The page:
Stun-gun Use Again Under Scrutiny in U.S. and England

By Matthew Harwood

The use of stun guns is again a point of debate after three high-profile incidents over the past week, one involving the nephew of U.S. Supreme Court Justice Clarence Thomas.

Early Saturday morning, Northumbria Police in England fired two Taser stun-gun shots at fugitive gunman Raoul Moat—the 37-year-old bouncer and ex-convict who went on a rampage starting July 3, shooting his ex-girlfriend and killing her boyfriend.

Late Friday, police surrounded Moat, beginning a six-hour stand-off during which Moat held a sawed-off shotgun to his neck and head area. As police circled Moat and tried to coax him to give up, officers reportedly pounced on him and used stun guns in an attempt to subdue him, but Moat shot and killed himself. 

Independent Police Complaints Commission (IPCC), the British police watchdog, has launched an investigation into the events surrounding Moat's death and how police handled the situation, including the use of Tasers. According to the Guardian, IPCC "will ask if the 50,000-volt charges from the stun gun prompted the former bouncer to fire his shotgun on himself after a six-hour confrontation with police."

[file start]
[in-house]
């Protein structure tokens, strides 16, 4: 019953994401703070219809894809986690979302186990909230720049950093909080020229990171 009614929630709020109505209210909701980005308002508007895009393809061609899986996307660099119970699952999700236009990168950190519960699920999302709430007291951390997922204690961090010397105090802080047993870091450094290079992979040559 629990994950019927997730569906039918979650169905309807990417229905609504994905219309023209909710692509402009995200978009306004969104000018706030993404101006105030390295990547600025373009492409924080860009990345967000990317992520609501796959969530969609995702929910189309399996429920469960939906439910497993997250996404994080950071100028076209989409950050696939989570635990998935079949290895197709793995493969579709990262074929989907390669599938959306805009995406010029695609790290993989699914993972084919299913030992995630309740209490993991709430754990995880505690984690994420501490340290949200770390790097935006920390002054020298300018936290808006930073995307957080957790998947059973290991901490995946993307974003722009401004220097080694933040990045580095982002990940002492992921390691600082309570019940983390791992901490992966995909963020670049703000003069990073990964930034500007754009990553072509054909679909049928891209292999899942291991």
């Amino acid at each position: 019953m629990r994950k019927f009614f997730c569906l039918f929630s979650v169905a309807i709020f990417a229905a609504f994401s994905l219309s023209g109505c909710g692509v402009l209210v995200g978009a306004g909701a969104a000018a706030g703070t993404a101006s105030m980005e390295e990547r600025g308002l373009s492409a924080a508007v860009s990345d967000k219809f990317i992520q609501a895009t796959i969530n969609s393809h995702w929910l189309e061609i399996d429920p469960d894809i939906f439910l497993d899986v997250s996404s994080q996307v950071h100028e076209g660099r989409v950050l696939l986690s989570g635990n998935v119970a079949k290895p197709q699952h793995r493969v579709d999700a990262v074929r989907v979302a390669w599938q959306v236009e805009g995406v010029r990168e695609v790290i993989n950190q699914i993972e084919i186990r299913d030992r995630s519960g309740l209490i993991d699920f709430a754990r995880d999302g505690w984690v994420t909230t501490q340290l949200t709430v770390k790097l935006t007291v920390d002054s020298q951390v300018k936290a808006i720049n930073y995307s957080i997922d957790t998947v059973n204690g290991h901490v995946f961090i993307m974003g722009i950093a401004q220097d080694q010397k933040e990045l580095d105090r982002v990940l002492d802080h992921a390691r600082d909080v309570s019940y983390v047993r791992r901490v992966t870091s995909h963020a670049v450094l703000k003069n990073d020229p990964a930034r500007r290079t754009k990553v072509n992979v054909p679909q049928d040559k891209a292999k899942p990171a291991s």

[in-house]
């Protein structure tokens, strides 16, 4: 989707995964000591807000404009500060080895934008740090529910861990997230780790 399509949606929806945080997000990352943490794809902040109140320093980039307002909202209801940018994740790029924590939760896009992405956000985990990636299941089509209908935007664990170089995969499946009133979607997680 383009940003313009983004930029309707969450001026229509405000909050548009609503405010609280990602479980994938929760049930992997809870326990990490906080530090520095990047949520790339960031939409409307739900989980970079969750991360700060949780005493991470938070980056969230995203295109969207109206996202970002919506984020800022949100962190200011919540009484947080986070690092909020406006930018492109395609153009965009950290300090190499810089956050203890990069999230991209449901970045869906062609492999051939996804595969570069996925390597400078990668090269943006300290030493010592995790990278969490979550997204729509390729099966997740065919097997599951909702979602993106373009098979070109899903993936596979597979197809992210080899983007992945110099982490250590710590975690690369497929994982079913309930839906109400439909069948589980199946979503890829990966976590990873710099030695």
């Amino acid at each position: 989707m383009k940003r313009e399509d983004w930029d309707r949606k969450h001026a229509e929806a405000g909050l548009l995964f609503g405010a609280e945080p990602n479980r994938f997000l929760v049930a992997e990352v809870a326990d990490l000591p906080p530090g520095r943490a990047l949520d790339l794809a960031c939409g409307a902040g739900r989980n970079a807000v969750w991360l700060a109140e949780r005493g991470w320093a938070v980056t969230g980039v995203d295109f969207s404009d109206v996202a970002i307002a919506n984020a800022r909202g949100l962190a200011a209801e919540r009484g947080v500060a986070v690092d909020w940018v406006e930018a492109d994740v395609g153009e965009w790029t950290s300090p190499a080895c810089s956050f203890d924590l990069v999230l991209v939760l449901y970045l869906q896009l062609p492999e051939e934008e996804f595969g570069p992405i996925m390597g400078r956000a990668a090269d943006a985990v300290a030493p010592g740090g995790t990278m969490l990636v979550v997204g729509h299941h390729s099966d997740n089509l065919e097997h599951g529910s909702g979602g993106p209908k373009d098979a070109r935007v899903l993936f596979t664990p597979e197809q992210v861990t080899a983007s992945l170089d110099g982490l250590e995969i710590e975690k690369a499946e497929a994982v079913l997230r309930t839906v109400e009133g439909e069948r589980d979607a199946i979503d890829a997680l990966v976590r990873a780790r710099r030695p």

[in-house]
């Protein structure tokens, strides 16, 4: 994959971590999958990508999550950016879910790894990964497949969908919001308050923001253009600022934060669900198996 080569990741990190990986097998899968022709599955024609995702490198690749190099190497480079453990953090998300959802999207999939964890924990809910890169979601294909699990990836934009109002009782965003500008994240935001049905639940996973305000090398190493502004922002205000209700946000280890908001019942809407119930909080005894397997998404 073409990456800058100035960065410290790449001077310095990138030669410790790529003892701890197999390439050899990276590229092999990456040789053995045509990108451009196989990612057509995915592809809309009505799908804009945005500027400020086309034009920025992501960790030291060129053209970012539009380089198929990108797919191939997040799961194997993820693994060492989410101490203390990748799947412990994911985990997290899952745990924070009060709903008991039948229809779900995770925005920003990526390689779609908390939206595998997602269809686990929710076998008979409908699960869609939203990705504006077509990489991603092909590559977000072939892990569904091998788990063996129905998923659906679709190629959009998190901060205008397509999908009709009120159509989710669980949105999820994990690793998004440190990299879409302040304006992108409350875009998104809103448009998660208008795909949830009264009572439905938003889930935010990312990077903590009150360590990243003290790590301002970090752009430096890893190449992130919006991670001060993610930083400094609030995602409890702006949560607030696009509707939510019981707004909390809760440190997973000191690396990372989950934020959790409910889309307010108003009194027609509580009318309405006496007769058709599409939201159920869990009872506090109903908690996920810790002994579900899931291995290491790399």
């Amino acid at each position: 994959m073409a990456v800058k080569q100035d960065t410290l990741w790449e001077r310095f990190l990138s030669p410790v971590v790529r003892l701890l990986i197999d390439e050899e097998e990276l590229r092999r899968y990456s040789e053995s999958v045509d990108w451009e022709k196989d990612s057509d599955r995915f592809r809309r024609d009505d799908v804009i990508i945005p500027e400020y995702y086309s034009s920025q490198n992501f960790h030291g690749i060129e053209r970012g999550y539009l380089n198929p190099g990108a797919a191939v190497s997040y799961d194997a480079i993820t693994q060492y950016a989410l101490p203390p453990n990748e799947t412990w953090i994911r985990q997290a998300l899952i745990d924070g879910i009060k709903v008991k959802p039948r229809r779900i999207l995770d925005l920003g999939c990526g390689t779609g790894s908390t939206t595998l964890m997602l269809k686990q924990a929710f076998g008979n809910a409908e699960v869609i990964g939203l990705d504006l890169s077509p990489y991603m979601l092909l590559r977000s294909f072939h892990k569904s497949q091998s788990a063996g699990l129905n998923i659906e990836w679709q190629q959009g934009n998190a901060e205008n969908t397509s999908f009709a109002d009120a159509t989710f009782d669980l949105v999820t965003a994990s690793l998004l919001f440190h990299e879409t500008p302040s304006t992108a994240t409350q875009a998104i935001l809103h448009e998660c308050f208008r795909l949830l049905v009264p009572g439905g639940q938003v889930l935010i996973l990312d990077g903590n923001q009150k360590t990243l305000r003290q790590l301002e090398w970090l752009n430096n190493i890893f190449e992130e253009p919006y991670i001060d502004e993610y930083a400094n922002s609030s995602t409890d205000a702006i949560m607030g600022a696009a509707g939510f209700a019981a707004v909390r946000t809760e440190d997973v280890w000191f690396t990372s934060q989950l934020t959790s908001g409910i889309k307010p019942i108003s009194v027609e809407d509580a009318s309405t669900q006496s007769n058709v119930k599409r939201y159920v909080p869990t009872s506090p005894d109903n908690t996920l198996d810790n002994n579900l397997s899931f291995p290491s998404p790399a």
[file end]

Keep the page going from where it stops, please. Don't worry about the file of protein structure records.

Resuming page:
Northumbria Police, according to the Telegraph, have refused to provide specifics on the Tasers' use. Northumbria Police's Acting Chief Constable Sue Sim said Saturday, however, that the Taser shots "did not prevent his death."

(For more SM coverage of stun guns, see "Appeals Court Finds Taser-Wielding Police Officer Used Excessive Force During Traffic Stop" and a review of "Taser Electronic Control Devices and Sudden In-Custody Death: Separating Evidence From Conjecture," by Howard E. Williams.)

The involvement of Tasers in the fatal conclusion to Moat's week-long manhunt has rekindled the debate about stun guns.

"Human Rights charity Amnesty International has raised concerns about the safety of Tasers and considers them to be potentially lethal as well as open to abuse," reports the Telegraph. "However Taser International, which manufactures and distributes them in the UK, said they reduce injuries and save lives by providing police forces with a safer alternative to traditional firearms."


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